An apple falls from a tree.
A mind miraculously freed from its mechanical conditioning rises in the spirit of what appears to be gravity reversed.
And a third force — arguably the most important and much less welcome — sweeps people along on a journey towards their evolution as conscious beings. Of all the laws we’re subject to, this is the one we’d avoid if we could. Fictional protagonists can’t avoid getting caught in this force field. If they could, there would be no story. What’s a story without a character heading inexorably toward a potentially fatal crisis?
Let’s face it, no one willingly leaves the path of least resistance, not in fact nor in fiction. We do what we need to get by, and no more. Why would we? But being efficient in this way has its downside. It thwarts our growth. Which has its own advantages—a life less painful.
Unfortunately, the Buddha was probably right when he said, “Life is dukkha“ (translated roughly as “suffering”). The same could be said of a story—it’s all about conflict and the pain that goes with it. Without a character with a dilemma and their desire to solve it—a thrust which serves as the spine of the story—there’s no story.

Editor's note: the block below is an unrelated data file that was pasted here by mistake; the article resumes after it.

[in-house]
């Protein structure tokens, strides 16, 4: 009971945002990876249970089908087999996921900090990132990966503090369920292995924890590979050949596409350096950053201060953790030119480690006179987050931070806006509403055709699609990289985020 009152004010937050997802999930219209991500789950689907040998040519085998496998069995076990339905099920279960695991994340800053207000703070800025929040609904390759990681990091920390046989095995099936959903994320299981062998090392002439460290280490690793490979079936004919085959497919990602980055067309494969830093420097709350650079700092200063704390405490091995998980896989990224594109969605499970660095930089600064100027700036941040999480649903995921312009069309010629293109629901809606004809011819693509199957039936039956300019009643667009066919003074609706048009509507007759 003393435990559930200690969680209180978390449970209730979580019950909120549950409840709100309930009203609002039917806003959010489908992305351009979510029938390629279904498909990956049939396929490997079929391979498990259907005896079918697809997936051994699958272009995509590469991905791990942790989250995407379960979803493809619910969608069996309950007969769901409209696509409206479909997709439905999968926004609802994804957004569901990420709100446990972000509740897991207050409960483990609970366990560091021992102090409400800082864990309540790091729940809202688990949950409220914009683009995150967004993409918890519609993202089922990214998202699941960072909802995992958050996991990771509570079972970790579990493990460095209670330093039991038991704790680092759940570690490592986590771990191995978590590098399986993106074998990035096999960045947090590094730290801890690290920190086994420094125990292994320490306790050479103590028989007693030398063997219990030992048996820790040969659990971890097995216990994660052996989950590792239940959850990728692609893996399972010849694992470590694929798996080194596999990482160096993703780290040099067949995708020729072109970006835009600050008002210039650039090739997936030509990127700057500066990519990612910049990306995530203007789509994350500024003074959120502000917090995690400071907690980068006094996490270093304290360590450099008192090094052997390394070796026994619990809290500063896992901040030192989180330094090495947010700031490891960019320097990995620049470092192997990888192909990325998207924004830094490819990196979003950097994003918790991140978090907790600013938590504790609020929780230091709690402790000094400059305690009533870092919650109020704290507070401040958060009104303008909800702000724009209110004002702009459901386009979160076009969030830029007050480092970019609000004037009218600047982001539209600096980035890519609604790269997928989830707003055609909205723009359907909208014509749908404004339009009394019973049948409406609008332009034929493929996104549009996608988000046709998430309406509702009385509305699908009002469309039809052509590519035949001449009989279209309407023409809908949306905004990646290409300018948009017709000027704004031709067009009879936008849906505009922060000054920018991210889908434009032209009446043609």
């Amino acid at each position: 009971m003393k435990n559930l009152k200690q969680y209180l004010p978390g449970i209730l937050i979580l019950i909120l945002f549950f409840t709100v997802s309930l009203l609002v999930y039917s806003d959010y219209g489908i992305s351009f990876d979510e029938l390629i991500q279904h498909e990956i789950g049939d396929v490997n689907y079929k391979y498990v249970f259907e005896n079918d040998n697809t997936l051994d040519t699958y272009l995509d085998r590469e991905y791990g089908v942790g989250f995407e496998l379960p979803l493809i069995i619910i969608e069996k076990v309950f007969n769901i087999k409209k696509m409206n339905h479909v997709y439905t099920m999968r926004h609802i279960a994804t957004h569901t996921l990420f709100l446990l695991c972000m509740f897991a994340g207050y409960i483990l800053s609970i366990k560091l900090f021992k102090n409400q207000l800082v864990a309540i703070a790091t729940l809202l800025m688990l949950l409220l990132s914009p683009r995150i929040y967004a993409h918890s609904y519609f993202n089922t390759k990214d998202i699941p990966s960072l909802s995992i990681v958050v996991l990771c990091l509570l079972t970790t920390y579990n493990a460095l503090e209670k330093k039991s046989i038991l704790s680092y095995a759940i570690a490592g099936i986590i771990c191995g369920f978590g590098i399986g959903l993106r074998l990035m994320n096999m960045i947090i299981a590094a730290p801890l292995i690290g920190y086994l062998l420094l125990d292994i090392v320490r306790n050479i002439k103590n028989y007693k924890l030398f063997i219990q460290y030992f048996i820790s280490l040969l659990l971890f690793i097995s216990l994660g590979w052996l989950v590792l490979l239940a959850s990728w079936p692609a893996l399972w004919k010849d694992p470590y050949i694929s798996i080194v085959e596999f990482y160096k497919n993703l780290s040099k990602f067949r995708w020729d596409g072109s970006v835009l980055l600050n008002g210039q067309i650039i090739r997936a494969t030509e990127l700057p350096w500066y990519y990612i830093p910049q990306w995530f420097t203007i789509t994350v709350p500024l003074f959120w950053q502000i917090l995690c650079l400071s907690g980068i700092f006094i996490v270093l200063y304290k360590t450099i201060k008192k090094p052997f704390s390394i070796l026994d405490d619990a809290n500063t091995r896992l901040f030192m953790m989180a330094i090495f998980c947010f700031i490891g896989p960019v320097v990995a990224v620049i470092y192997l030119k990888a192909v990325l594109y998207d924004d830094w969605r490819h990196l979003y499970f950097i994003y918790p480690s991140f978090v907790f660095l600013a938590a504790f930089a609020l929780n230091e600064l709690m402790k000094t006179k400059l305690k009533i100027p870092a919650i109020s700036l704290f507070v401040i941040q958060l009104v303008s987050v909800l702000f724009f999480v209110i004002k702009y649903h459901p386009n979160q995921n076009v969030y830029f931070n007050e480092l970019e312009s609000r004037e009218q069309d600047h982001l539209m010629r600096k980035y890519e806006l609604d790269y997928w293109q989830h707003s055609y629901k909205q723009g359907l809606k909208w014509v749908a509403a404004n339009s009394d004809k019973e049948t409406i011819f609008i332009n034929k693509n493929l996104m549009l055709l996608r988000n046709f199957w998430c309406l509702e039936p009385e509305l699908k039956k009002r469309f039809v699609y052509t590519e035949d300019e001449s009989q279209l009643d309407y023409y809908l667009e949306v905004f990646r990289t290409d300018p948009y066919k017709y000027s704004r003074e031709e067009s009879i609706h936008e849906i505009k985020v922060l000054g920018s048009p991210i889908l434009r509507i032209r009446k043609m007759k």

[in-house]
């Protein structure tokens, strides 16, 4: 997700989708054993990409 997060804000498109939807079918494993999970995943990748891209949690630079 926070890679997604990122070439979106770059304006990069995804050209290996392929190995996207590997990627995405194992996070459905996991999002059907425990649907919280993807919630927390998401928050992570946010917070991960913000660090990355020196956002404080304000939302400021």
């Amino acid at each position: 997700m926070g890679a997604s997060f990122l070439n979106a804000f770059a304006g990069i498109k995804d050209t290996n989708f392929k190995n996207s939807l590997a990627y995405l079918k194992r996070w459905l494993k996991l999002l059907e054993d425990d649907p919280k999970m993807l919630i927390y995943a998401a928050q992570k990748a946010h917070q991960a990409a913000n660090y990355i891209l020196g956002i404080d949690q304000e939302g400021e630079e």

As readers of books and watchers of films we know subconsciously about this ‘story gravity’, and that protagonists are doomed to be caught in it. We find it delightfully agonizing because although it’s painful, it’s necessary. Our own evolution, like that of the hero, might even depend on it.
This is just a way I’ve developed of looking at a ‘story’, as well as at some of the things we do and the risks we take in our own lives—actions that seem counter-intuitive and at the same time strangely compelling.
Try seeing it as a kind of gravitational force, benevolent and, yes, at least as painful as being hit on the head by that apple.